Notre Dame men's basketball: Rotation roulette continues

South Bend Tribune

It was the equivalent of running with scissors, of unbuckling the seatbelt before a plane finishes its gate taxi and of waiting far fewer than 30 minutes after eating before diving into the swimming pool. Notre Dame walked a tightrope without a safety net midway through the first half of its season opener Friday against Miami (Ohio) by doing something it rarely does — sitting point guard and three-year team captain Eric Atkins for more than a handful of seconds. Atkins watched for three minutes — an eternity for someone who rarely left the floor last season when he averaged a career- and team-high 38.3 minutes. He led all players in the Big East by logging an average of 39.9 minutes in league games. Over the final 14 games, Atkins played at least 38 minutes in 12 of them. That included a career-high 60, which tied the school record set by former guard Chris Thomas, in the five-overtime thriller against Louisville. But midway through Friday's first half of a game the No. 21 Irish won 74-62, Atkins checked out with 11:18 remaining and the home team up 17-6. He didn't check in until the 8-minute mark with the score 26-10 as coach Mike Brey worked through a variety of lineup looks. After 188 seconds, Atkins had to get back in the game, if only for his coach's health. “That's about my limit,” Brey said of the three-minute rest. “That's usually when I start breaking out in hives.” While Brey weighed the chemistry/consistency/competency of various combinations — Was it a night for freshman guard Demetrius Jackson?  What might the starting power forwards offer? How about Austin Burgett continuing to cement his spot in the rotation as the spot-up four man? — Atkins embraced so many looks. “That was different, but I think it was pretty cool to see that,” he said. “That's good for us and good for the younger guys.” A typical Notre Dame preseason under Brey has been to figure out early how a rotation shakes out, and then stay with that set through the days and weeks and months of non-league play. Often around the first few days and games of conference play — this year that comes in the Atlantic Coast Conference — a tweak is made here and there. Three years ago when the Irish sailed to a 27-7 season, the rotation seemingly never shifted. This fall has been different. Even with sophomore swingman Cameron Biedscheid deciding to sit out the season to preserve a year of eligibility, Brey has been even more of a mad scientist. “We can basically put any five (different) guys on the court and they all feel comfortable,” said fifth-year senior power forward Garrick Sherman. “Everybody can play.” On Friday, Brey dipped nine deep in the first half. That ninth man, freshman guard Steve Vasturia, logged less than a minute, yet Brey wasn't afraid to dial up five different looks the first 12 minutes and eight the first 20. “Never have I messed around with so many different options in practice, different ways of playing,” he said. “On a given night, all of them could be used. We could be playing one way for a month and switch gears and play another way. “We have to be really open to what are we doing now? What's great for this team? How do we play?” Biedscheid's route toward a five-year plan and an early-October injury to sophomore Zach Auguste allowed Brey to tinker with five-man lineups that otherwise never would have gone further than summer pickup sessions. When Auguste went down with a broken left hand, it allowed Burgett, who seldom played last season, a chance in the rotation. Burgett responded with solid practices to the point where he started the first exhibition. On Friday, he remained one of the top three reserves and registered career-highs for points (7) and minutes (24). “A good night for Austin to defend and he delivered for us,” Brey said.“He really helped us and helped us move.” After extending the bench and spreading out minutes in the first half, Brey zeroed in on a core of six in the second. The perimeter troika of Atkins, Jerian Grant and Pat Connaughton played 19, 17 and 20 minutes. Some guys who thought they might get a bigger bite of the playing time pie instead digested Brey's postgame message heading out of the locker room and into Sunday's game against Stetson (0-1). “If you play well coming off the bench in the first half, you're probably going to play in the second half, so play well in the first half,” Brey said of his post-Miami message. “That's a great way to get minutes in the second half. Real simple. “If you didn't like how you played, play better, because you're going to get a shot again on Sunday. Now get the (heck) out of here.” TNoie@SBTinfo.com574-235-6153Twitter: TNoie@NDInsider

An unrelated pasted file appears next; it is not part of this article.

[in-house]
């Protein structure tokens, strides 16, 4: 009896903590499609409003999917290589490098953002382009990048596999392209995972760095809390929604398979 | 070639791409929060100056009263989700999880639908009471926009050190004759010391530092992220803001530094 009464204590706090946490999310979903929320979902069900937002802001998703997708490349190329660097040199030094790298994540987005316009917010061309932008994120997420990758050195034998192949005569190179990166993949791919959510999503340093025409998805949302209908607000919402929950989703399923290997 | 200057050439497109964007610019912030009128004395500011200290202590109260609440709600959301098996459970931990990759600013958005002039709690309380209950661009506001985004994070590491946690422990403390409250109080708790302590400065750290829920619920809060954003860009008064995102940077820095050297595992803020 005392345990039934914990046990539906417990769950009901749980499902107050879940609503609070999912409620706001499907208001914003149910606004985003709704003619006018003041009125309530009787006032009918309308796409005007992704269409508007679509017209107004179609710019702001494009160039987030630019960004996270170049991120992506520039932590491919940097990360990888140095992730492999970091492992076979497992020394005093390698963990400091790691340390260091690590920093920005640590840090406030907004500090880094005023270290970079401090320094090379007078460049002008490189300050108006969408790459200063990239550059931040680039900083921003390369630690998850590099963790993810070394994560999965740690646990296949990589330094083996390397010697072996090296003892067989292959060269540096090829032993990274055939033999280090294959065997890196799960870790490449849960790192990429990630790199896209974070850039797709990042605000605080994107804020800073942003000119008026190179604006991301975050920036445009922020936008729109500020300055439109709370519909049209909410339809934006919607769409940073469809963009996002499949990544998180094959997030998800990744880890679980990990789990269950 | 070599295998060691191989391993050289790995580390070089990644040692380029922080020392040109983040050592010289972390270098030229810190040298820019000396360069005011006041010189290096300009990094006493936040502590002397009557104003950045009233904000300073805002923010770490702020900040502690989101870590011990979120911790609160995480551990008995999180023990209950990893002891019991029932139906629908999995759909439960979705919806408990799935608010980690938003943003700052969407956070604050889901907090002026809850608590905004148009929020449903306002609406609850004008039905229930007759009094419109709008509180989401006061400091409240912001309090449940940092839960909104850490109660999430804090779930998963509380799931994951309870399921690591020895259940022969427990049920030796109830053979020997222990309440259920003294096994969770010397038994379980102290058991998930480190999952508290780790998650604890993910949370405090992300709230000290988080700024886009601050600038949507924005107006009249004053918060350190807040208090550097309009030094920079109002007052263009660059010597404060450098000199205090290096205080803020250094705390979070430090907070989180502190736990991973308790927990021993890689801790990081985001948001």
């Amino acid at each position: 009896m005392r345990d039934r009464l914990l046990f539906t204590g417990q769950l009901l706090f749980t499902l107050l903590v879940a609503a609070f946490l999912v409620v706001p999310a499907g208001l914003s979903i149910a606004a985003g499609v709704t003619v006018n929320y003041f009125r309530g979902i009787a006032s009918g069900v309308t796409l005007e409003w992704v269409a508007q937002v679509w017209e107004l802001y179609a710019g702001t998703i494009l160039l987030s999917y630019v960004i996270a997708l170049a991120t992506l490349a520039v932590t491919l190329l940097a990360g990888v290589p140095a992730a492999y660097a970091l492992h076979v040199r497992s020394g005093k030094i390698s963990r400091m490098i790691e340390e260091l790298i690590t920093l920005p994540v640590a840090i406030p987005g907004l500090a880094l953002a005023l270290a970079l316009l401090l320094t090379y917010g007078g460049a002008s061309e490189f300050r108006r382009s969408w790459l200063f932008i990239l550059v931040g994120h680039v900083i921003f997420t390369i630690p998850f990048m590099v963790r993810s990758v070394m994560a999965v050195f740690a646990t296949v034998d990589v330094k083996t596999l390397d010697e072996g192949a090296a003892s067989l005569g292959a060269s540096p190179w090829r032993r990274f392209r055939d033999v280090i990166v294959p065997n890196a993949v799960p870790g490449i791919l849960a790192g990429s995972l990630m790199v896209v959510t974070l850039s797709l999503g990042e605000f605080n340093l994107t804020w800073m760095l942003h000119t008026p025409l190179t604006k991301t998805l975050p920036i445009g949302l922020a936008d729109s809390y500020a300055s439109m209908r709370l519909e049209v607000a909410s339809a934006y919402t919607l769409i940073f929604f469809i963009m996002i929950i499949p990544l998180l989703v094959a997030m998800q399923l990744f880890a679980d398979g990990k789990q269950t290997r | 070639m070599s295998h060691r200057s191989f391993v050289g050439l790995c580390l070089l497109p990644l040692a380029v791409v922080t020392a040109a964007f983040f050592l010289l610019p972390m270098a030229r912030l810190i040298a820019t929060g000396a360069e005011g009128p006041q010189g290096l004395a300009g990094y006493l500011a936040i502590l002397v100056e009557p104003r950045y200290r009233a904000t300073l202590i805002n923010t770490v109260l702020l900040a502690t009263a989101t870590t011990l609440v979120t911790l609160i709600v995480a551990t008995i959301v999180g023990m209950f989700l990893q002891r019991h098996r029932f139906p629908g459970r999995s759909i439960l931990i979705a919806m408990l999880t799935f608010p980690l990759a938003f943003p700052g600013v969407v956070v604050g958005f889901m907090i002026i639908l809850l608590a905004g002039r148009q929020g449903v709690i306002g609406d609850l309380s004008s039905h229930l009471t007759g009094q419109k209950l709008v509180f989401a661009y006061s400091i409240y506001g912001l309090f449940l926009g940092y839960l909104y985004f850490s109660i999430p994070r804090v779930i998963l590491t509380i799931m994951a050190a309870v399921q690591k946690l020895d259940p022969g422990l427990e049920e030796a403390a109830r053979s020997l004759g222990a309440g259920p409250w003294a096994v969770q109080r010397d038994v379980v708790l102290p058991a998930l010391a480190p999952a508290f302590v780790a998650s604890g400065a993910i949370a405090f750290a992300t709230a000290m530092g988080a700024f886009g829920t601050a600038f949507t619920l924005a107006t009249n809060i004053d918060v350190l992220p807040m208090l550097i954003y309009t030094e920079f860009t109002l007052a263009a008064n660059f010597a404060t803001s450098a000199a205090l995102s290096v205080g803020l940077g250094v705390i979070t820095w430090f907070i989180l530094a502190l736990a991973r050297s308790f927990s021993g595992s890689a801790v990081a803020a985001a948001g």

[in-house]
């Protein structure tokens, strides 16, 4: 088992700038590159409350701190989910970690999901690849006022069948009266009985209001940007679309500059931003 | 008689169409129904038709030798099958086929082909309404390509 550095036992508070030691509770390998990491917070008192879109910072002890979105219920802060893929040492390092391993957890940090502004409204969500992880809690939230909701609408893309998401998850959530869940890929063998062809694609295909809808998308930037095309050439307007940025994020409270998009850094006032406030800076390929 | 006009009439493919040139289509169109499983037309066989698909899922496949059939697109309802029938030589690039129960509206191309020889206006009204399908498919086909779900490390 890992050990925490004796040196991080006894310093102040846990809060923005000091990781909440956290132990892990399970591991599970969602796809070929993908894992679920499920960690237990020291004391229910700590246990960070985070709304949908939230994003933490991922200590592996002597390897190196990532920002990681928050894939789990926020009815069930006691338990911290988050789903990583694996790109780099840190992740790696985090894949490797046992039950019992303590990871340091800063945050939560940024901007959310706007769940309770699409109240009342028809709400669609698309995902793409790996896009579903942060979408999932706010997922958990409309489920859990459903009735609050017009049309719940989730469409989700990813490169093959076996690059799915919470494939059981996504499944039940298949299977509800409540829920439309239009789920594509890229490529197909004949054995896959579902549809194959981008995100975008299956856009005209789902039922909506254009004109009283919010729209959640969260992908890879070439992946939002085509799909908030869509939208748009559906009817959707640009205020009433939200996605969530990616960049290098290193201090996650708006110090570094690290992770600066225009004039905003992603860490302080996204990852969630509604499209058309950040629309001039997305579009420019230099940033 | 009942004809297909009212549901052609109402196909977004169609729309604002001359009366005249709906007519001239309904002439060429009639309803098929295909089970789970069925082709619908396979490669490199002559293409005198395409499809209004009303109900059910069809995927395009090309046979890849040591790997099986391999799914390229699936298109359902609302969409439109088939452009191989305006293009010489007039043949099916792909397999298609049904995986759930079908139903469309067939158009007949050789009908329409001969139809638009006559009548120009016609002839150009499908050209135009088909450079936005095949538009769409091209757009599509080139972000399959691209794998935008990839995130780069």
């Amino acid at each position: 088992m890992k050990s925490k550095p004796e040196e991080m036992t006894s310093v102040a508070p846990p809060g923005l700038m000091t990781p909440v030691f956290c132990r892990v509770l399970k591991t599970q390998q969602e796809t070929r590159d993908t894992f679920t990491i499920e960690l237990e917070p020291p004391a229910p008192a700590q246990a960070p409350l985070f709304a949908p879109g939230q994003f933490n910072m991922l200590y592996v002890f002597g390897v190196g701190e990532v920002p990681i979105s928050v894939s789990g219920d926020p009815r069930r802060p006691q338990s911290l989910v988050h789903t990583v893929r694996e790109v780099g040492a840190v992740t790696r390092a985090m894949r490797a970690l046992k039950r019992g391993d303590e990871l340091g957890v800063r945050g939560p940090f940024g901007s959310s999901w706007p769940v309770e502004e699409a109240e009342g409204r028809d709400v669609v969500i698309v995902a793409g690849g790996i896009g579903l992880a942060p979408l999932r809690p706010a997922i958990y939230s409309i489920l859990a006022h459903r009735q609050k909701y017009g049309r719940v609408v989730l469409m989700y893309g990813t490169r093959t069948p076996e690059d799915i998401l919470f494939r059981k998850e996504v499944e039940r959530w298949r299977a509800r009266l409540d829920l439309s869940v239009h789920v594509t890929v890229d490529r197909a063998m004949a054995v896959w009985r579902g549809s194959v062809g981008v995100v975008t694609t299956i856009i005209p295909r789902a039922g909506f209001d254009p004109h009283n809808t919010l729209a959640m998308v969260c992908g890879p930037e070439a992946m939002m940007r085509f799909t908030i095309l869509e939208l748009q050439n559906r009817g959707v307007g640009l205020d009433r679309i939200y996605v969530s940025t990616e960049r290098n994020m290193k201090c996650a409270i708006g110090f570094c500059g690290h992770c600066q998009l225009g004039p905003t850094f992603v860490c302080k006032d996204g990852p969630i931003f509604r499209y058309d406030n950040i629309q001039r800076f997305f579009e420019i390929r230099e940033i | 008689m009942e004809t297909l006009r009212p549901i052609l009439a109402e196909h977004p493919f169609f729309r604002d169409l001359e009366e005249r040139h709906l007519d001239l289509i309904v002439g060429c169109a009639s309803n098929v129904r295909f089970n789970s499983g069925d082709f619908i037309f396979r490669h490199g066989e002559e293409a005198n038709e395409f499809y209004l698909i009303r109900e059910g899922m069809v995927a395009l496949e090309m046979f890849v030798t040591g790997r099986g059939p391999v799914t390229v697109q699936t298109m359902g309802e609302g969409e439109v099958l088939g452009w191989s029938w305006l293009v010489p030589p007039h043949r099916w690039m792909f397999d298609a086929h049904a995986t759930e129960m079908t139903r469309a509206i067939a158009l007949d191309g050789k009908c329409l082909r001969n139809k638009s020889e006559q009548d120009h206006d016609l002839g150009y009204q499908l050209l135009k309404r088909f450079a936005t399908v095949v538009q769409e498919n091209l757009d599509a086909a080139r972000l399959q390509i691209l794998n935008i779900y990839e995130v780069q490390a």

Notre Dame guard Eric Atkins drives as Miami of Ohio guard Quinten Rollins, right, defends during the first half of a NCAA college basketball game on Friday, Nov. 8, 2013, in South Bend, Ind. (AP Photo/Joe Raymond)